Giorgio De Chirico Biography, Art, and Analysis of Works. "To become truly immortal a work of art must escape all human limits: logic and common sense will only interfere.
Drones: an eye in the sky. When photographer Tomas van Houtryve shows people his picture of a yoga class mid-pose in a San Francisco public park, half see people practising yoga, the other half see people praying.
It is this reaction to what drones capture that worries him. Child watch: The apps that let parents 'spy' on their kids. Think your kid's being bullied?
Or sending sexts? Or dealing drugs? There's an app for that. In the United States, nearly 80% of teenagers own mobile phones. About half of those are smartphones - with access to the internet, games, cameras and social media. Extremist Ideas. Tags: counterterrorism | education | law The Counterterrorism and Security Bill 2014-15 has all but completed its swift passage into law.
Sponsored by Theresa May and Lord Bates of the Home Office, it promises to expand the state’s paranoid reach in predictable ways: new powers to seize passports and bar UK citizens from returning home; a requirement that internet service providers collect data on users; a provision that airlines and rail and shipping companies may have to seek permission from the Home Office to carry certain groups of people. More novel is the bill’s requirement that schools and universities conduct surveillance on their students. Section 25.1 states that education institutions are among the ‘specified authorities’ – along with councils, prisons, hospitals and police chiefs – that must ‘have due regard to the need to prevent people from being drawn into terrorism’.
Power, Privacy, and the Internet. On October 30–31, 2013, The New York Review of Books held a conference, “Power, Privacy, and the Internet,” at Scandinavia House in New York City, with generous support from The Fritt Ord Foundation of Oslo, PEN America, Sarah and Landon Rowland, The Europaeum of Oxford, The Lead Bank of Kansas City, and the Institute for Public Knowledge at New York University.
Simon Head, director of programs for The New York Review of Books Foundation, addressed the theme of the conference: Privacy Fears Grow as Cities Increase Surveillance. Jim Wilson/The New York Times Federal grants of $7 million, initially intended to help thwart terror attacks at the port in Oakland, Calif., are instead going to a police initiative that will collect and analyze reams of surveillance data.
`Security' Coca-Cola Security Camera Ad Encourages Viewers To 'Look At The World A Little Differently' Security cameras capture more than just burglaries, brawls and automobile accidents.
They also capture sweet, everyday moments of people just being, well, people. It's those feel good moments Coca-Cola highlights in a new video advertisement that urges viewers to "look at the world a little differently. " Set to the song "Give A Little Bit," the clip features security camera footage from around the world showing people kissing, dancing, helping the homeless, saving others and, yes, sharing a Coke. A representative from Coca-Cola Latin America explained the spot is meant to elicit those warm, fuzzy feelings.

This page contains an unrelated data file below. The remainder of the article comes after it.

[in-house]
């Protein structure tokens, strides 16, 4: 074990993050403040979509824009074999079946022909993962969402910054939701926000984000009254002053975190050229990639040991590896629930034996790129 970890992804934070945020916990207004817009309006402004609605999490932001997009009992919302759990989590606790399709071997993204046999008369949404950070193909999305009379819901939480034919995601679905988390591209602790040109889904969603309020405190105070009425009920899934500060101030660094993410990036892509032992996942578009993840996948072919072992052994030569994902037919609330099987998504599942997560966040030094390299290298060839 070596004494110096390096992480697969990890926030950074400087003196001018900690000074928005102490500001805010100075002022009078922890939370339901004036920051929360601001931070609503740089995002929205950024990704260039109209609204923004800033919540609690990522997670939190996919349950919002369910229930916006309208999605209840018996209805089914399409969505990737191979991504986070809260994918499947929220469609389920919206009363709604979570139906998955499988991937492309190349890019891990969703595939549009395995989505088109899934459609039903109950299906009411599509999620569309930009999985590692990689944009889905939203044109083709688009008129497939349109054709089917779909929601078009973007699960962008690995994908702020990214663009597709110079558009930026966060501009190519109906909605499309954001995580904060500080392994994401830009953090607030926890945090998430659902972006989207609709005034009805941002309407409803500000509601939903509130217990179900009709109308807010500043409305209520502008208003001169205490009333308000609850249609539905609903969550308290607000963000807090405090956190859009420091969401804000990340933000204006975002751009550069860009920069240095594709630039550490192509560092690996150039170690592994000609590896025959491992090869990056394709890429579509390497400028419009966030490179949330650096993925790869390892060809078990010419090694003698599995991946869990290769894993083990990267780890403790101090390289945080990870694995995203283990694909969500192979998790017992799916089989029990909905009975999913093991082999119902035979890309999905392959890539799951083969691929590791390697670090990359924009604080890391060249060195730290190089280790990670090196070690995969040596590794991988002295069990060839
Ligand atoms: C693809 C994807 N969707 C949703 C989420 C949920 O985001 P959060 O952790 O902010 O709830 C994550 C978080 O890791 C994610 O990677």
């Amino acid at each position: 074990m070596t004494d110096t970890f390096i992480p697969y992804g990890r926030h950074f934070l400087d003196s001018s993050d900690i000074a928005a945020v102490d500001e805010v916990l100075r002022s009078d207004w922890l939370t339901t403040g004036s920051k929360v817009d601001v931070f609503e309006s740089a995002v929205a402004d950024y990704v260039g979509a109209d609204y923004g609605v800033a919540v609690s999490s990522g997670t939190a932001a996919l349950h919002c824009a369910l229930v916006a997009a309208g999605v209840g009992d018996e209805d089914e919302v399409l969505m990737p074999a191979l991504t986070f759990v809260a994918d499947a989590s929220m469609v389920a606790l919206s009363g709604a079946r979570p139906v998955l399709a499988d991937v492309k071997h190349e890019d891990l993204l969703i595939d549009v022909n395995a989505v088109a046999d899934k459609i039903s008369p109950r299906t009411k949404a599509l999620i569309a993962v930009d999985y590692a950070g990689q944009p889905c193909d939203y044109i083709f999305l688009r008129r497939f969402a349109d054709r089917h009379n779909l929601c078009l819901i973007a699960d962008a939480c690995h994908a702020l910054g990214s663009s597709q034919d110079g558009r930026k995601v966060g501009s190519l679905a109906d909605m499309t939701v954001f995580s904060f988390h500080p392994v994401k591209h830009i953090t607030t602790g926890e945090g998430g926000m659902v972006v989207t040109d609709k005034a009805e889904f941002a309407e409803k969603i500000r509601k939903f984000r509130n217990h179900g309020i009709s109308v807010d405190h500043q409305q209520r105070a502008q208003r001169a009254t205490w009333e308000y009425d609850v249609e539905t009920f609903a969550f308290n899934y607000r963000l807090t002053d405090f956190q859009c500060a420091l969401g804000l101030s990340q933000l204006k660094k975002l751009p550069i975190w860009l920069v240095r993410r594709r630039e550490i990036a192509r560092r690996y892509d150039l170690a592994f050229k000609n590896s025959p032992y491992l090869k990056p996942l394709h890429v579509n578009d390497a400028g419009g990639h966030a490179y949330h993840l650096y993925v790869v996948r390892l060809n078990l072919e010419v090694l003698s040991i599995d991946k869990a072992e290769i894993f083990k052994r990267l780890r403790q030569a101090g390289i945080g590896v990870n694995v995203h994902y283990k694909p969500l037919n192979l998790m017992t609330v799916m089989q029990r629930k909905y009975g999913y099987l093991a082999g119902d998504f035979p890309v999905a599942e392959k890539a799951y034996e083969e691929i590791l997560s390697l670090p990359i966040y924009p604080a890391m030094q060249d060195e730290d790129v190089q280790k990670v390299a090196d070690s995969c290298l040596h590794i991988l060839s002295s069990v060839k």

MI5's Andrew Parker lives in a different world to the rest of us.
Surveillance secrecy: the legacy of GCHQ's years under cover. GCHQ's headquarters on the outskirts of Cheltenham. Photograph: Barry Batchelor/PA The extent to which GCHQ has tried to guard its secrets for decades was wonderfully illustrated nearly 30 years ago when a former codebreaker wrote about his work during the second world war. Why Is the UK Border Agency Racially Profiling People On the Tube? UK Border Agency officers at Kensal Green station.
(Photo via) If you were anywhere near Kensal Green tube station earlier this week, you might have noticed an unusual proliferation of burly cop types doing all the things burly cops usually do. The best type of control is the type we enjoy. Differing Views on Privacy Shape Europe’s Response to U.S. Surveillance Program. It is too early to say what impact the disclosure of widespread Internet spying in the United States government’s Prism program will have on the European public.
Not everyone here is as attuned to privacy issues as Mr. So Are We Living in 1984? Since last week’s revelations of the scope of the United States’ domestic surveillance operations, George Orwell’s “Nineteen Eighty-Four,” which was published sixty-four years ago this past Saturday, has enjoyed a massive spike in sales.
Wearable Video Cameras, for Police Officers. Eye Am a Camera: Surveillance and Sousveillance in the Glassage. The following is a guest post by Professor Steve Mann. Read Mann’s complete bio at the end of this article for more information. Digital eye glasses like Google’s Project Glass, and my earlier Digital Eye Glass, will transform society because they introduce a two-sided surveillance and sousveillance.
Not only will authorities and shops be watching us and recording our comings and goings (surveillance as we know it today), but we will also be watching and recording them (sousveillance) through small wearable computers like Digital Eye Glass.